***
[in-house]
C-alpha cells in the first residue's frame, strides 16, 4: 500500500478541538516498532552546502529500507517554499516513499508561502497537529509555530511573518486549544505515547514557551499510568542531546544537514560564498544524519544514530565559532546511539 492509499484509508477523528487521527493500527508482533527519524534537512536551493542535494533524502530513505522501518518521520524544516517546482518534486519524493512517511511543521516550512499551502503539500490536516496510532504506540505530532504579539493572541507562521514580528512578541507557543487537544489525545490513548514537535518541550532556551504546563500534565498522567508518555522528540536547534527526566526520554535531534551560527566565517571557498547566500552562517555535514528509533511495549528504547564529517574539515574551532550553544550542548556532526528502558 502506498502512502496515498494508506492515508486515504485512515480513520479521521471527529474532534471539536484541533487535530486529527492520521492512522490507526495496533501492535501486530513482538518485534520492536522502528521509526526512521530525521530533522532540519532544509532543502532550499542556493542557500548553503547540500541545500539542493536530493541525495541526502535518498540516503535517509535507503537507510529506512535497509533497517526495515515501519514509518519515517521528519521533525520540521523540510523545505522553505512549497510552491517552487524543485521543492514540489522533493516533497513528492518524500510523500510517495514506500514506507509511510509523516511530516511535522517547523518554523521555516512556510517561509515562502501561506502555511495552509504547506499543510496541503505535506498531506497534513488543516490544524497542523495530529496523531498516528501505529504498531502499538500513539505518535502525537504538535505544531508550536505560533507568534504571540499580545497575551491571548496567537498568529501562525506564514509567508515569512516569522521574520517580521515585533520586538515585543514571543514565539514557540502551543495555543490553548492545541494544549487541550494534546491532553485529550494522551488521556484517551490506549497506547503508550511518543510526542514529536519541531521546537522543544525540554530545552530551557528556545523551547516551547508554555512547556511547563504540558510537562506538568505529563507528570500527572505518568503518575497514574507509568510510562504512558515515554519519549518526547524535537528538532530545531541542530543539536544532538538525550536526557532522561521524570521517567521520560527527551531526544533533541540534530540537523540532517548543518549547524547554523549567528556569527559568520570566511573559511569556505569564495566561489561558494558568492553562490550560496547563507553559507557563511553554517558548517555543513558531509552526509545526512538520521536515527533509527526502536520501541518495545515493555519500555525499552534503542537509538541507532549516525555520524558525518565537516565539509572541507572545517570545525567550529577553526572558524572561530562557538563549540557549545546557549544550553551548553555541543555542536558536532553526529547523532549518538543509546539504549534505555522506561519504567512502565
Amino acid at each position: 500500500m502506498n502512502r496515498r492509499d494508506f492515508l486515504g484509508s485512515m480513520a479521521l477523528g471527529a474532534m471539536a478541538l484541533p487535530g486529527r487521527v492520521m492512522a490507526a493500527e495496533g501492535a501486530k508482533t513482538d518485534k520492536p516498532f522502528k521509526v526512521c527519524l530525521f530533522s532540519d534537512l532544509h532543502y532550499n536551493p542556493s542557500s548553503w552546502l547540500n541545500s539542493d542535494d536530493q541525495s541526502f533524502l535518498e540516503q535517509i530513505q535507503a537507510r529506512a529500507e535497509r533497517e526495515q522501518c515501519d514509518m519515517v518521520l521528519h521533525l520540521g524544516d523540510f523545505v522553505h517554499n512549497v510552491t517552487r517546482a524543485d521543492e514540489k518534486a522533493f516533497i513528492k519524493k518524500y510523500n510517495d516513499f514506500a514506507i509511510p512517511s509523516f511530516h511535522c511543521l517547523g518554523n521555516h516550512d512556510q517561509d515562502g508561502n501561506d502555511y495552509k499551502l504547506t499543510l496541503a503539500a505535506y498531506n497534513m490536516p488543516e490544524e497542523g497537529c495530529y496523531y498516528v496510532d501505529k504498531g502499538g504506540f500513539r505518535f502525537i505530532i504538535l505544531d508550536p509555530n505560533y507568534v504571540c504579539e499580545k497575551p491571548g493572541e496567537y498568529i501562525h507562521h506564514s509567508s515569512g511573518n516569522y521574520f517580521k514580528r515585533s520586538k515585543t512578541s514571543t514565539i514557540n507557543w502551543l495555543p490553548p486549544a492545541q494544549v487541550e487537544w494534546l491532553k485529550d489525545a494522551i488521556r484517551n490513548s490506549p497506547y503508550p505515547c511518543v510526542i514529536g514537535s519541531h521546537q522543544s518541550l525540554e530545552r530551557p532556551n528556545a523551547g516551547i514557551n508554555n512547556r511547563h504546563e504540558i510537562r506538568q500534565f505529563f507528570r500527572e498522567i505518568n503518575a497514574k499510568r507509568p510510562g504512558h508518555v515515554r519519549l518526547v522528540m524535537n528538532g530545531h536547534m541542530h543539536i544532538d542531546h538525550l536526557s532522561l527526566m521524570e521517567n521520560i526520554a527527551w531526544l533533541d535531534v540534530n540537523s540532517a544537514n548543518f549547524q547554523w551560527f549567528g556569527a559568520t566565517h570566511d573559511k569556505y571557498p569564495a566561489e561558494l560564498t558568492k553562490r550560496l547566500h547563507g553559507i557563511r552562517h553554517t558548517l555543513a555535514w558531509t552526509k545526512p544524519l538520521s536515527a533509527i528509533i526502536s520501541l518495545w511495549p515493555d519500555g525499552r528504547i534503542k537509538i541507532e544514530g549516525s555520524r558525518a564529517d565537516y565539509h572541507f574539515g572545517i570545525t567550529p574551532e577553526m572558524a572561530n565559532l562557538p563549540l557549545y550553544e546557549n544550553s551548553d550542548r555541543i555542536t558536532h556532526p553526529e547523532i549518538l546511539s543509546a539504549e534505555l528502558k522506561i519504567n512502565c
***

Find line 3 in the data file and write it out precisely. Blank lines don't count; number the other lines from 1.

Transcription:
Amino acid at each position: 500500500m502506498n502512502r496515498r492509499d494508506f492515508l486515504g484509508s485512515m480513520a479521521l477523528g471527529a474532534m471539536a478541538l484541533p487535530g486529527r487521527v492520521m492512522a490507526a493500527e495496533g501492535a501486530k508482533t513482538d518485534k520492536p516498532f522502528k521509526v526512521c527519524l530525521f530533522s532540519d534537512l532544509h532543502y532550499n536551493p542556493s542557500s548553503w552546502l547540500n541545500s539542493d542535494d536530493q541525495s541526502f533524502l535518498e540516503q535517509i530513505q535507503a537507510r529506512a529500507e535497509r533497517e526495515q522501518c515501519d514509518m519515517v518521520l521528519h521533525l520540521g524544516d523540510f523545505v522553505h517554499n512549497v510552491t517552487r517546482a524543485d521543492e514540489k518534486a522533493f516533497i513528492k519524493k518524500y510523500n510517495d516513499f514506500a514506507i509511510p512517511s509523516f511530516h511535522c511543521l517547523g518554523n521555516h516550512d512556510q517561509d515562502g508561502n501561506d502555511y495552509k499551502l504547506t499543510l496541503a503539500a505535506y498531506n497534513m490536516p488543516e490544524e497542523g497537529c495530529y496523531y498516528v496510532d501505529k504498531g502499538g504506540f500513539r505518535f502525537i505530532i504538535l505544531d508550536p509555530n505560533y507568534v504571540c504579539e499580545k497575551p491571548g493572541e496567537y498568529i501562525h507562521h506564514s509567508s515569512g511573518n516569522y521574520f517580521k514580528r515585533s520586538k515585543t512578541s514571543t514565539i514557540n507557543w502551543l495555543p490553548p486549544a492545541q494544549v487541550e487537544w494534546l491532553k485529550d489525545a494522551i488521556r484517551n490513548s490506549p497506547y503508550p505515547c511518543v510526542i514529536g514537535s519541531h521546537q522543544s518541550l525540554e530545552r530551557p532556551n528556545a523551547g516551547i514557551n508554555n512547556r511547563h504546563e504540558i510537562r506538568q500534565f505529563f507528570r500527572e498522567i505518568n503518575a497514574k499510568r507509568p510510562g504512558h508518555v515515554r519519549l518526547v522528540m524535537n528538532g530545531h536547534m541542530h543539536i544532538d542531546h538525550l536526557s532522561l527526566m521524570e521517567n521520560i526520554a527527551w531526544l533533541d535531534v540534530n540537523s540532517a544537514n548543518f549547524q547554523w551560527f549567528g556569527a559568520t566565517h570566511d573559511k569556505y571557498p569564495a566561489e561558494l560564498t558568492k553562490r550560496l547566500h547563507g553559507i557563511r552562517h553554517t558548517l555543513a555535514w558531509t552526509k545526512p544524519l538520521s536515527a533509527i528509533i526502536s520501541l518495545w511495549p515493555d519500555g525499552r528504547i534503542k537509538i541507532e544514530g549516525s555520524r558525518a564529517d565537516y565539509h572541507f574539515g572545517i570545525t567550529p574551532e577553526m572558524a572561530n565559532l562557538p563549540l557549545y550553544e546557549n544550553s551548553d550542548r555541543i555542536t558536532h556532526p553526529e547523532i549518538l546511539s543509546a539504549e534505555l528502558k522506561i519504567n512502565c